Yes. I see that. And also they think saying nothing or, or waiting, they think they equate that to mitigating risk.

Speaker 3 (12:49):

And there is a that’s a, that’s an orientation that comes often from legal counsel. There is a, we’ll talk more about that because legal counsel will immediately default to a litigious situation and has the responsibility to limit liability. You limit liability best by not saying a word in order to have your day in court, what that dismiss is or completely overlooked is the court of public opinion and the loss of reputation and the value of that. And so that orientation of no comment is it is a fixture that honestly, every 20th time that I’m in a conversation with a client who’s in crisis might be the right move because they can’t help themselves because they’ll say too much because they’re not able to take guidance. Yeah. Maybe you just want to lay the no comment line on them so that they don’t hurt themselves even further, but in the vast majority of cases, establishing early control of the narrative and doing that in a way that feels non-personal is the trick.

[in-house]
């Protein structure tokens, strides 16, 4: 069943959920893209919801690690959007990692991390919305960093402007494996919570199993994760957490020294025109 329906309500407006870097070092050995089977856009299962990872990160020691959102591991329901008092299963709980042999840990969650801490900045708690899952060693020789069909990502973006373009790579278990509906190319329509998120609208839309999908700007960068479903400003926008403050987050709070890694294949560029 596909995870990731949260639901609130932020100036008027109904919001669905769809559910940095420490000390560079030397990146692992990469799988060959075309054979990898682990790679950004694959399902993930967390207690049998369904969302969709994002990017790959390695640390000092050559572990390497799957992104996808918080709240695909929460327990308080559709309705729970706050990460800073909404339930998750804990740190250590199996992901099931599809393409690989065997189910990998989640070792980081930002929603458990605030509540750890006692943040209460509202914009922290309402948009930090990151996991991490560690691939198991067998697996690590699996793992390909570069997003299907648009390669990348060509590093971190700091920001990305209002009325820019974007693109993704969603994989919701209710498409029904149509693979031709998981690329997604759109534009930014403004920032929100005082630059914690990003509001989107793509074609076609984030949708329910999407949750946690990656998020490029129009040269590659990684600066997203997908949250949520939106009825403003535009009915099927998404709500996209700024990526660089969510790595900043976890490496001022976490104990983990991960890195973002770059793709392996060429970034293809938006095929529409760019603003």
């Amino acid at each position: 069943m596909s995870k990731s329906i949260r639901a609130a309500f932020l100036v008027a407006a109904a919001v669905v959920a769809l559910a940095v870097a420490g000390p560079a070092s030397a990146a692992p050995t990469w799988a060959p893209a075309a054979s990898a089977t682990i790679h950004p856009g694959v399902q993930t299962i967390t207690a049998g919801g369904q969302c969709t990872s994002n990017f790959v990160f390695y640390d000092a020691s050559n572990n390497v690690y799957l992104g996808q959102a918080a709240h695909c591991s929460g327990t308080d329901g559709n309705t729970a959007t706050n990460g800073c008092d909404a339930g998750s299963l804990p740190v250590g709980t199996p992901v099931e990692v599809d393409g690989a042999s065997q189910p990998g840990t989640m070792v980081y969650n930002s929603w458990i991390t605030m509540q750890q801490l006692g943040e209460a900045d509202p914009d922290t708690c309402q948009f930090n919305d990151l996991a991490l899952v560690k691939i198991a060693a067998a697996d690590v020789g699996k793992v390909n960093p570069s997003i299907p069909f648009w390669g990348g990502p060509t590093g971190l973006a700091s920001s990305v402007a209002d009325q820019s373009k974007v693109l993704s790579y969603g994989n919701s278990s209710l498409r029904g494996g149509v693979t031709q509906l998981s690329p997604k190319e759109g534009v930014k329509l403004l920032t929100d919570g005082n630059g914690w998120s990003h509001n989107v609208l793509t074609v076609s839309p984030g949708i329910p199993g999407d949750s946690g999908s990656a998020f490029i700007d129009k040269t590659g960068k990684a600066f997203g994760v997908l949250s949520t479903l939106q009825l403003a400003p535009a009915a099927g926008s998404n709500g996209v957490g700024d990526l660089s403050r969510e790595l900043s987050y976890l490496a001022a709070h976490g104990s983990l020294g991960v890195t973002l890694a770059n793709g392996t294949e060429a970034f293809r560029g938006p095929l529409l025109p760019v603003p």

Speaker 2 (14:09):

Okay. So and if you hear me typing it’s because I’m prepared your best quotes, I’m going to turn into social media posts. So I’m such a, I’m sure you, you type fast too. I type as I think, so this helps me because Hey, you know, time is like, you want to capture those moments. All right. So establishing early control of the narrative is so important. And oftentimes you do that by making sure that your viewpoint and perspective is in that very first story. Okay. So when you say in the book, you have two hours. Talk to me about the nuances behind that, because what I, what I, you know, oftentimes we’ll get the call after the first story has been written or the second, third, fourth, fifth, right. And then, then I’m like then it gets hard to contain. But how can leaders, whether you’re a nonprofit or food client, like you work with food and beverage client, understand that it’s that first story you need to, you need to call your crisis communications people, right? When you get that first media inquiry, because that first story, it becomes, it almost becomes the thing you have to defend, defend. What’s your take on that?

Speaker 3 (15:32):